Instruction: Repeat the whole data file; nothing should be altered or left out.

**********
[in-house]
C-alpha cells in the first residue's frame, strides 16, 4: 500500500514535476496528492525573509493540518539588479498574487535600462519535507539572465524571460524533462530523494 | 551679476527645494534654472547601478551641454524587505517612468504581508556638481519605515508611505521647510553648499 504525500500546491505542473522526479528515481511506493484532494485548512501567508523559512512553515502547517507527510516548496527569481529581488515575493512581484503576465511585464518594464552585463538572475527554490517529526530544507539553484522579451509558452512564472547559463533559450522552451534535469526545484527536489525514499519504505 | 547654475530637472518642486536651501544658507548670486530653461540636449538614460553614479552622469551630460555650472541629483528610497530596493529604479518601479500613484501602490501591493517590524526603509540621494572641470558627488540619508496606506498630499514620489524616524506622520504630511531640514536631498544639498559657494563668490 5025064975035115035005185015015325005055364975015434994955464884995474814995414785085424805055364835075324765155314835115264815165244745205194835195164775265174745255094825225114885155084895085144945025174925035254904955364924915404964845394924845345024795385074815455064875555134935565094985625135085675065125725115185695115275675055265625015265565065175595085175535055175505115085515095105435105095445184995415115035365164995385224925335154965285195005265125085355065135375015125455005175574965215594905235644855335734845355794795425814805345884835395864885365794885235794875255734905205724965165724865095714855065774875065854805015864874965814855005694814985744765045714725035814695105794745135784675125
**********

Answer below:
[in-house]
C-alpha cells in the first residue's frame, strides 16, 4: 500500500514535476496528492525573509493540518539588479498574487535600462519535507539572465524571460524533462530523494 | 551679476527645494534654472547601478551641454524587505517612468504581508556638481519605515508611505521647510553648499 504525500500546491505542473522526479528515481511506493484532494485548512501567508523559512512553515502547517507527510516548496527569481529581488515575493512581484503576465511585464518594464552585463538572475527554490517529526530544507539553484522579451509558452512564472547559463533559450522552451534535469526545484527536489525514499519504505 | 547654475530637472518642486536651501544658507548670486530653461540636449538614460553614479552622469551630460555650472541629483528610497530596493529604479518601479500613484501602490501591493517590524526603509540621494572641470558627488540619508496606506498630499514620489524616524506622520504630511531640514536631498544639498559657494563668490 5025064975035115035005185015015325005055364975015434994955464884995474814995414785085424805055364835075324765155314835115264815165244745205194835195164775265174745255094825225114885155084895085144945025174925035254904955364924915404964845394924845345024795385074815455064875555134935565094985625135085675065125725115185695115275675055265625015265565065175595085175535055175505115085515095105435105095445184995415115035365164995385224925335154965285195005265125085355065135375015125455005175574965215594905235644855335734845355794795425814805345884835395864885365794885235794875255734905205724965165724865095714855065774875065854805015864874965814855005694814985744765045714725035814695105794745135784675125